Wednesday, February 25, 2015

Learning the hard truth about being a Chicago sports fan


Last night we were flipping channels when we landed on the Chicago Blackhawks game. The announcer said something about the referee talking to Coach Q about Patrick Kane. We watched for a few minutes, but the announcers never said anything else about Kaner. Someone from the Florida Panthers was in the penalty box; we didn’t know why. I called my Mom to see what happened. As luck would have it, this was the game she wasn’t watching live. She had no idea what happened. At the intermission we finally saw the cross-check to the back and Kaner’s crash into the boards. You could tell when he got up that it was bad.
This morning we found out that Patrick would be off the ice with a broken collarbone. I just sighed. It’s not that I don’t feel badly about his injury. It’s just that this is the way so many Chicago sports stories end up.
There is a strange mentality to being a Chicago sports fan. We want success, but we don’t expect it. We know there are so many crazy ways for things to go wrong. This feeling is ingrained in us because we’ve lived it.
Oh there have been moments when we broke the spell. The Chicago Bears and Chicago White Sox each won a championship. The Chicago Bulls won six titles. The Chicago Blackhawks won two. Still, Chicago fans never really expect our teams to win.
To some extent you have to sell the idea that we might win it all. Chicago sports fans always have one foot off the bandwagon when a team achieves success. We want to commit, but don't want to get hurt when the big win doesn't come.
After the Chicago Blackhawks won the Stanley Cup in dramatic fashion against the Philadelphia Flyers, Patrick Kane said something about he had to “sell it.” I thought that pretty much summed up the Chicago sports mentality. He scored the winning goal. The refs didn’t call it right away because they didn’t see the goal clearly. Rather than celebrate with Patrick, the team – and fans – waited for official confirmation. Kaner was celebrating on the ice all by himself. Eventually his teammates joined him. It wasn’t that fans didn’t believe he knew he scored the winning goal. It was that we were sure something was going to go wrong and the refs would call back the goal. It’s the Chicago way when it comes to sports.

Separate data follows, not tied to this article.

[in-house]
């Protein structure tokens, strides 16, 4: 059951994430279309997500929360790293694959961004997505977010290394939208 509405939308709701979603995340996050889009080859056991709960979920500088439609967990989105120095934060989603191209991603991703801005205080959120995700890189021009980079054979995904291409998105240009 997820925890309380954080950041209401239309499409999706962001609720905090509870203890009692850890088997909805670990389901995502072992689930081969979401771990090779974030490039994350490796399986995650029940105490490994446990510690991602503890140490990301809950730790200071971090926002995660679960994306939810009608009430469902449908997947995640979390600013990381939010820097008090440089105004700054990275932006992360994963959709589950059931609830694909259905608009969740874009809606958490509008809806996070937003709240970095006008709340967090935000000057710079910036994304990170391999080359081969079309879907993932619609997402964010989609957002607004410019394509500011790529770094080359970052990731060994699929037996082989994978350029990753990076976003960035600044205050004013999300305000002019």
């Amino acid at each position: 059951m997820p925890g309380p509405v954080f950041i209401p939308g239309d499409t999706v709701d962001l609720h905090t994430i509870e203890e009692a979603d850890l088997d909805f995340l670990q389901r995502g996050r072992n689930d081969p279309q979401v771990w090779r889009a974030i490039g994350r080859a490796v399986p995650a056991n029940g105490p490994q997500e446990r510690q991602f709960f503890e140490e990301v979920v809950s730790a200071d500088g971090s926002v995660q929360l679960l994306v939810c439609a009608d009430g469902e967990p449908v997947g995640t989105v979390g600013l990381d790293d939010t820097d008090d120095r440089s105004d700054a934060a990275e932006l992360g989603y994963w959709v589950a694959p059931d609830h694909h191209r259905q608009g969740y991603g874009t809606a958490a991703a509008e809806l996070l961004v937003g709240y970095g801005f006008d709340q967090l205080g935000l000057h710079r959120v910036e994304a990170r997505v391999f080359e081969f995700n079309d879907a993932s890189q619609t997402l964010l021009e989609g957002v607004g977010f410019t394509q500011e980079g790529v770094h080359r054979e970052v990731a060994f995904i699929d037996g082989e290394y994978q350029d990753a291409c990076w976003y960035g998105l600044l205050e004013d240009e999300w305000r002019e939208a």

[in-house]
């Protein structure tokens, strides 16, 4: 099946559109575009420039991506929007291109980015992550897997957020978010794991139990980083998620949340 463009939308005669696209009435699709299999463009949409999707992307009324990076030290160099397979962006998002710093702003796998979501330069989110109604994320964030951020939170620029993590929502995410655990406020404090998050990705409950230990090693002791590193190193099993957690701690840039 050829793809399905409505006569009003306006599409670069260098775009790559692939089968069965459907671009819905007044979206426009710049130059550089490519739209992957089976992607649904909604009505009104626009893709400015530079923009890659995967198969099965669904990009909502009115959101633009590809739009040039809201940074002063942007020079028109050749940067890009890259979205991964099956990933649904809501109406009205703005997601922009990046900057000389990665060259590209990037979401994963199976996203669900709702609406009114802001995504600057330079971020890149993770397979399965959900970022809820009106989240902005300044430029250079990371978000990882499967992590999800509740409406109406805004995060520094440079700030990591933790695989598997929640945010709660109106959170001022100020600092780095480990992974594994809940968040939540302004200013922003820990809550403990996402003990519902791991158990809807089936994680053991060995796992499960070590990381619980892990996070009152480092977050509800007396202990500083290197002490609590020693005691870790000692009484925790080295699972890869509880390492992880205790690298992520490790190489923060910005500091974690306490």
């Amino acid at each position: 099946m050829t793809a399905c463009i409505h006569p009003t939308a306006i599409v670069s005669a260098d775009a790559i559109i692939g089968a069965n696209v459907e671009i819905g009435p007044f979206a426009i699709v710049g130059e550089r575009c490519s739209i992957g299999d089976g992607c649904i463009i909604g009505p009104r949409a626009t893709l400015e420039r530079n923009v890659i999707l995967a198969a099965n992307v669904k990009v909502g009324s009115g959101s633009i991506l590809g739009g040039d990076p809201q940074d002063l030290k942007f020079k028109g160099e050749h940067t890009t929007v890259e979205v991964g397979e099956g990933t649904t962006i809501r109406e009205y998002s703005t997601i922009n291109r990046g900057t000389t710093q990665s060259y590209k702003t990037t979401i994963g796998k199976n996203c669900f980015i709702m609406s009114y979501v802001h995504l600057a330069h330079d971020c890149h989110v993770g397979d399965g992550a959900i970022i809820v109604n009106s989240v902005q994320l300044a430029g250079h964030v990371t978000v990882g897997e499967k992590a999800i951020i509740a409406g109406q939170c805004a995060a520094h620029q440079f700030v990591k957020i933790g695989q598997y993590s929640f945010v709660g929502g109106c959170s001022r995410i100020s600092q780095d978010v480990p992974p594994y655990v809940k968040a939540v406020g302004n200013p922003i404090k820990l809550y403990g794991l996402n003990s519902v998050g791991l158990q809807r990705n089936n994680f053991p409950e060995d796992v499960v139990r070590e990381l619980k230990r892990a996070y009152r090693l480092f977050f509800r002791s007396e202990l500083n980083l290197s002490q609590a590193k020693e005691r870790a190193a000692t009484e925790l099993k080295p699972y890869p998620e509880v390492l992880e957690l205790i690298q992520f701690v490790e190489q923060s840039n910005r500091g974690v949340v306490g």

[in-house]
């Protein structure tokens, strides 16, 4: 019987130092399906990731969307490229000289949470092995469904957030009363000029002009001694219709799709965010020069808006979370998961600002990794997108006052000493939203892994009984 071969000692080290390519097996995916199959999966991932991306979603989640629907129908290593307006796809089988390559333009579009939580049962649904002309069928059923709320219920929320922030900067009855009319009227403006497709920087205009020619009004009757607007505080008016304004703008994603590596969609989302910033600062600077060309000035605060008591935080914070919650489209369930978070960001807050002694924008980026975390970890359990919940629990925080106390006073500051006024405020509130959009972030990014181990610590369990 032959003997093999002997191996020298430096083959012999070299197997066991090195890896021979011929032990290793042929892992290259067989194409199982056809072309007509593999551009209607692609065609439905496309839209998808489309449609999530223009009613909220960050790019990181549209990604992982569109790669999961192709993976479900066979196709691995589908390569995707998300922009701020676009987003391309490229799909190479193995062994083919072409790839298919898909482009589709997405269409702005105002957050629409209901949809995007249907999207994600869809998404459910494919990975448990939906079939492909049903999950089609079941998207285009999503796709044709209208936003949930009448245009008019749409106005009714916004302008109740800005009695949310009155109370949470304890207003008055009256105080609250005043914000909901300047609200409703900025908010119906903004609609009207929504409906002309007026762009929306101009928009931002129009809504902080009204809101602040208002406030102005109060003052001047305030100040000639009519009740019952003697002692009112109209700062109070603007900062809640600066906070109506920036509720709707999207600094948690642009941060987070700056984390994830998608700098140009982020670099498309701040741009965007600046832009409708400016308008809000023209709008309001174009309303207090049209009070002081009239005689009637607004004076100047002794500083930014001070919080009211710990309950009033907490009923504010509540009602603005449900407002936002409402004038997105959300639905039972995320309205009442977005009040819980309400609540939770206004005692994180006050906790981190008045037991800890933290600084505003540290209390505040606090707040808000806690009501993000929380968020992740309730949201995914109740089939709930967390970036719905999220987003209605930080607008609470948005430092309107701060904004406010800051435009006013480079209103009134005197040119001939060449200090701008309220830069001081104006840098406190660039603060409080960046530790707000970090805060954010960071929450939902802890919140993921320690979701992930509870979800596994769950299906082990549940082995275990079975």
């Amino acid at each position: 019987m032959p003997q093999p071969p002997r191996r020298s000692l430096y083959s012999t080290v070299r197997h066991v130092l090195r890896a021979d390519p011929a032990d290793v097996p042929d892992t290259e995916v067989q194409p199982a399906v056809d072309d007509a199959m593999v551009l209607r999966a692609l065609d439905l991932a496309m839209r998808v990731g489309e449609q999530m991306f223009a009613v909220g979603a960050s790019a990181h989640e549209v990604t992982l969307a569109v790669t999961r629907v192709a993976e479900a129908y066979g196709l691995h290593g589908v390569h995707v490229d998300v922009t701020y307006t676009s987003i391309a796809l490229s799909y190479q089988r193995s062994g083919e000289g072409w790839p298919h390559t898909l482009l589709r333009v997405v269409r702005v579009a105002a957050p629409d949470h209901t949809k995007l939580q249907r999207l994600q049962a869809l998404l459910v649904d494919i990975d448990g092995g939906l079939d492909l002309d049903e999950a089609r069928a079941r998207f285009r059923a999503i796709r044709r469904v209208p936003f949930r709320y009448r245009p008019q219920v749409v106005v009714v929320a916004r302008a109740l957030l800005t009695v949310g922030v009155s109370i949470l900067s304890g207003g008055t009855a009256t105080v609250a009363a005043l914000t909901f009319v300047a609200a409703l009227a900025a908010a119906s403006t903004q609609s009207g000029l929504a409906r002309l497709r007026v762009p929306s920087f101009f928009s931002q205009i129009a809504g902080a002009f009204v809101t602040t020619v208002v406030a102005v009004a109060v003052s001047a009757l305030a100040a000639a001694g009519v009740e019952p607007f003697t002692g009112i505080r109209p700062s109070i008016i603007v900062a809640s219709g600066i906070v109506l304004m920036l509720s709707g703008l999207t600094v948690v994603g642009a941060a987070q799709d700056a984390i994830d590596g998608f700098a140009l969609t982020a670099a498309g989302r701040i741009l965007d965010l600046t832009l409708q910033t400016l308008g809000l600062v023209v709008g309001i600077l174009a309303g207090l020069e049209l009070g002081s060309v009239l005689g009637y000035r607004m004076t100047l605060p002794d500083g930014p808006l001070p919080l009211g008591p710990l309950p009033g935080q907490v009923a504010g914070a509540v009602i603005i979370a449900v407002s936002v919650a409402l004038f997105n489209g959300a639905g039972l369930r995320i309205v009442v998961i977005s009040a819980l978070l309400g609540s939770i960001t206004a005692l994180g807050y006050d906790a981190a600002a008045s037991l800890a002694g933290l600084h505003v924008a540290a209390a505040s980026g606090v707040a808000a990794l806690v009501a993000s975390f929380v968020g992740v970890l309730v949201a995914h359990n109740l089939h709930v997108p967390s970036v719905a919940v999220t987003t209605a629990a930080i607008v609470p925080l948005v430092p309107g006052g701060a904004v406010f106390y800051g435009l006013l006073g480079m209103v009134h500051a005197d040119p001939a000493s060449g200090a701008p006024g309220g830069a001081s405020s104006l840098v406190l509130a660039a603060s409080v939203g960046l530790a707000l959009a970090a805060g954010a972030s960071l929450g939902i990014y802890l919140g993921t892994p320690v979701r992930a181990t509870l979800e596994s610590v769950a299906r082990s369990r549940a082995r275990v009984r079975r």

This morning I told our girls that the Hawks won, but Kane broke his collarbone. Grammie just broke her collarbone, so they knew exactly what it meant that Kaner broke his collarbone. The girls looked at each other and tears started rolling down their cheeks. They started asking a lot of questions about his future hockey skills, which I couldn’t answer.
They were upset that I wasn’t more upset. I didn’t want to tell them that I’ve had my hoped dashed so many times that these things didn’t even surprise me anymore. There will be plenty of time for them to learn that lesson later. For now, it’s better for them to keep the faith for as long as possible. Once it’s gone, it doesn’t come back.

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